Postcards along 1-95: Museum-at-large

Some people approach their world as a series of films, or one streaming film. Another approach life may be as a series of postcards: some intriguing, some trite. Certain museums might hang and frame some of these postcards. PS1 and the Hirshhorn might make C-prints out of them (left). The National Gallery DC and the MoMA would make them b/w prints (right).

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Four days on the road, and passing from state to state, is always a trip. Crossing the border, each one in these four states has a different kind of greeting (immediately four below). Florida used to be a big sign, now is almost nonexistent, as is North Carolina. Georgia is big and bold with its peach. The funniest state is South Carolina for passing over the I-95 border is memorable for  South of the Border, which is a motel in existence for about 50 years, and eats up all of the town it is in. The state sign for South Carolina as you pass from North Carolina, I don’t recall. Yet leaving the state into Georgia, has the charming marker “Thank You for Visiting South Carolina (below).” –Unlike the usual, “thank you for visiting, now get out!”

Some places remind me of Sheeler or Sisley (right, left above). These postcards become commonplace and forgettable. Many things along I-95 have have that goofiness so common to our country. I love road signs in Florence, SC especially TV Road and Honda Way which reflect the Romantici$m of the 20th century. Particularly goofy are billboards which become more memorable postcards.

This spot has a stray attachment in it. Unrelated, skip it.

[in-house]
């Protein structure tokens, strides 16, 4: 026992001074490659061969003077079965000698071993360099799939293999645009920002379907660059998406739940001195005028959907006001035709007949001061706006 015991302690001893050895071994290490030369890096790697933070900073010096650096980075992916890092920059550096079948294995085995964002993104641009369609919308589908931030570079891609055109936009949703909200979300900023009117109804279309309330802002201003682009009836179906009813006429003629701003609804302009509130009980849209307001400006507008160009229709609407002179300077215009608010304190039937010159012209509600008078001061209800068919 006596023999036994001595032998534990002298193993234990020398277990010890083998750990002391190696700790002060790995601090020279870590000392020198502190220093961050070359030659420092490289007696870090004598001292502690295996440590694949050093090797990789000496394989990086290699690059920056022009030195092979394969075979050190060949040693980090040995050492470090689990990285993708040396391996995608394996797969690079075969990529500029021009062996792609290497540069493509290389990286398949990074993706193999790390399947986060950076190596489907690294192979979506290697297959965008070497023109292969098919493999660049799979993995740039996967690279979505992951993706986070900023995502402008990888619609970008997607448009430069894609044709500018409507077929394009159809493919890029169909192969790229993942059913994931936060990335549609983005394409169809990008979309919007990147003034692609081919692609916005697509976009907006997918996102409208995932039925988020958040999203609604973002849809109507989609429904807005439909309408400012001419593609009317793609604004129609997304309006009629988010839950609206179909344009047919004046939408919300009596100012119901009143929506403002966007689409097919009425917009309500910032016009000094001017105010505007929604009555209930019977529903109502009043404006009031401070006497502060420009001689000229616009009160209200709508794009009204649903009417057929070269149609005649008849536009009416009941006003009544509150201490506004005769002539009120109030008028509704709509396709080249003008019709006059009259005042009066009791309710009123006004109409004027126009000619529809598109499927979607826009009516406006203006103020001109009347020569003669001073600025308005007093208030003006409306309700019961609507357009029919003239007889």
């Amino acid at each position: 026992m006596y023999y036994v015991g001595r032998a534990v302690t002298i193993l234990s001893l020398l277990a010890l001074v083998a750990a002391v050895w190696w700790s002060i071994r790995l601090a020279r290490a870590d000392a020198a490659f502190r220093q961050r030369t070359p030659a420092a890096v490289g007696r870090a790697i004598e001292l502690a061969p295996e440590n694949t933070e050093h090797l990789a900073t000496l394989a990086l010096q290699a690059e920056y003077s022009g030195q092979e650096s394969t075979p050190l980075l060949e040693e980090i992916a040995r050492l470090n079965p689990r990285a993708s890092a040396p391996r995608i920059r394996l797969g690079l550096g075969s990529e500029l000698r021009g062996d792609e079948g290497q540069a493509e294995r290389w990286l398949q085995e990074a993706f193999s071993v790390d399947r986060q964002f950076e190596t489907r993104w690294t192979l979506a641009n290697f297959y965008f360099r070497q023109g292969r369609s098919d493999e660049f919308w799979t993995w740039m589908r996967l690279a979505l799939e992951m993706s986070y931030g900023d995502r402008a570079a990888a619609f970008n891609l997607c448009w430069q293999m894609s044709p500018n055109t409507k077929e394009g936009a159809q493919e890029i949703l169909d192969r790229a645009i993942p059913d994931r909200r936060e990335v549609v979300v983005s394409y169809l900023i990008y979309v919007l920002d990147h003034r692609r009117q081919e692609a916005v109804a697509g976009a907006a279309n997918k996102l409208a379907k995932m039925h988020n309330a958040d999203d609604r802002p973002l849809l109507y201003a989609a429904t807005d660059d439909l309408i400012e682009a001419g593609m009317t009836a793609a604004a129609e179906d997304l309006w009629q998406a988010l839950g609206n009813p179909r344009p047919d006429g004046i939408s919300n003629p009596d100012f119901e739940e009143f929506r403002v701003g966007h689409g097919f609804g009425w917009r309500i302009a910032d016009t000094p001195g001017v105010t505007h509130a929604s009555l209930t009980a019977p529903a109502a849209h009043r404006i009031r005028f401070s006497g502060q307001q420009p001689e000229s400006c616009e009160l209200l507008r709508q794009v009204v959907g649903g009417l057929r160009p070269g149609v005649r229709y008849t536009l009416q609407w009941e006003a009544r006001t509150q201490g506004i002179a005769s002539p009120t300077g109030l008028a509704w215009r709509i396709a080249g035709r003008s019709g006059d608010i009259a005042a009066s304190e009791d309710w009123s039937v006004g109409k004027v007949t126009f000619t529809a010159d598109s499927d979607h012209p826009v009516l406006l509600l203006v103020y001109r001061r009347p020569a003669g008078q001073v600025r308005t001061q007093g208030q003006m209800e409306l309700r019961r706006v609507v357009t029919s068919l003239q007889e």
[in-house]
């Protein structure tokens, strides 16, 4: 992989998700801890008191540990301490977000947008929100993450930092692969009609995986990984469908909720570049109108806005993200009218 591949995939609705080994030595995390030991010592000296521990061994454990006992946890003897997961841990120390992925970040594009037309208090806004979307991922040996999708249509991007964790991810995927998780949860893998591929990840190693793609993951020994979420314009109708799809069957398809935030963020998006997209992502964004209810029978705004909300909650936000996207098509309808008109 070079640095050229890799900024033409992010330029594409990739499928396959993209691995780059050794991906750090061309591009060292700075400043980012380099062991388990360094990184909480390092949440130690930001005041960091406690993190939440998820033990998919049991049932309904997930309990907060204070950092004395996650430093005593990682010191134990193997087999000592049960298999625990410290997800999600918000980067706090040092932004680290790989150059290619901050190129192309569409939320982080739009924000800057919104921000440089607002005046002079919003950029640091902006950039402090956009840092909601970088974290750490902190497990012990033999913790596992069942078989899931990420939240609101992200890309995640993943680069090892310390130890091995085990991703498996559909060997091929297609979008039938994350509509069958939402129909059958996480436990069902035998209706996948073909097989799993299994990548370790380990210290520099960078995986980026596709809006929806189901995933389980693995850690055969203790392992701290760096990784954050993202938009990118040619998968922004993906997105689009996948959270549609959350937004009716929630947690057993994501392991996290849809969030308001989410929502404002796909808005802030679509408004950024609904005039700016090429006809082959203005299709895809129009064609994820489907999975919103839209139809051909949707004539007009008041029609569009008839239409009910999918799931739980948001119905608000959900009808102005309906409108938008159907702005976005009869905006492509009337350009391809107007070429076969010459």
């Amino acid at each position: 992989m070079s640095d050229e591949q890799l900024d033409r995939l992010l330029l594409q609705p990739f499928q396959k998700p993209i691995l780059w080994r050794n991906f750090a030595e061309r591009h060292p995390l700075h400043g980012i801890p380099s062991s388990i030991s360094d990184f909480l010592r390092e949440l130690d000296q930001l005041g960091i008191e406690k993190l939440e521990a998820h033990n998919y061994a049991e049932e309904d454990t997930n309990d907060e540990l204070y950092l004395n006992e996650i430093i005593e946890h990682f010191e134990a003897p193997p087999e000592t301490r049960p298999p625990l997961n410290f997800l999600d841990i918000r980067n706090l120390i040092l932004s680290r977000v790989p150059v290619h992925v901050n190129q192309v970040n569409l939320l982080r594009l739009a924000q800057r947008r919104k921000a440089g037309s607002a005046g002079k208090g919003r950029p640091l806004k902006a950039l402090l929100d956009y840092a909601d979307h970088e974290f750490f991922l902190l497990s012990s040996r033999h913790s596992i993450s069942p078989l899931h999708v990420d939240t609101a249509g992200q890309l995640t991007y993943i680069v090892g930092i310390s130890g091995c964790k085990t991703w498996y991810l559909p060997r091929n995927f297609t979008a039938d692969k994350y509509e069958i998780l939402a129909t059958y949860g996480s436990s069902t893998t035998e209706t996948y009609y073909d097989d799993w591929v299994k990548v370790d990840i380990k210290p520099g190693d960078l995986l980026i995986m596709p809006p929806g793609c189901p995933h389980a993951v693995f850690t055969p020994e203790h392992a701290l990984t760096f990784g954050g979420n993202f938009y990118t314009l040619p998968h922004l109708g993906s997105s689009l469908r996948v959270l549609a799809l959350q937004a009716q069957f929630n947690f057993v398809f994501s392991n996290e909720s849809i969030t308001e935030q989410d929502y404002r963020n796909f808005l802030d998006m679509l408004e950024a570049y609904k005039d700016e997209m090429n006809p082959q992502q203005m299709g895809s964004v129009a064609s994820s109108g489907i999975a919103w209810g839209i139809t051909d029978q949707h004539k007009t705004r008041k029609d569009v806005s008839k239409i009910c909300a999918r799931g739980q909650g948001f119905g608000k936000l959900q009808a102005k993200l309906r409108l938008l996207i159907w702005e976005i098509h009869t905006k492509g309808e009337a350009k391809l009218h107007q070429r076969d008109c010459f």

Fifty years ago Lady Bird Johnson set out on a campaign to beautify America by doing away with landscapes overpowered with billboards, etc. JR’s, South of the Border and dozens of “adult” hangouts would have none of that liberal drivel. I wonder what Lady Bird would have thought of the aesthetic feel of South of the Border?

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One Response to “Postcards along 1-95: Museum-at-large”

  1. Postcards from L.A. | thinkVisual/thinkMuseum 3 Says:

    […] their own, no context, little content. But these shots exist for the beauty of the moment, and like postcards are throwaways. Consumed, then […]

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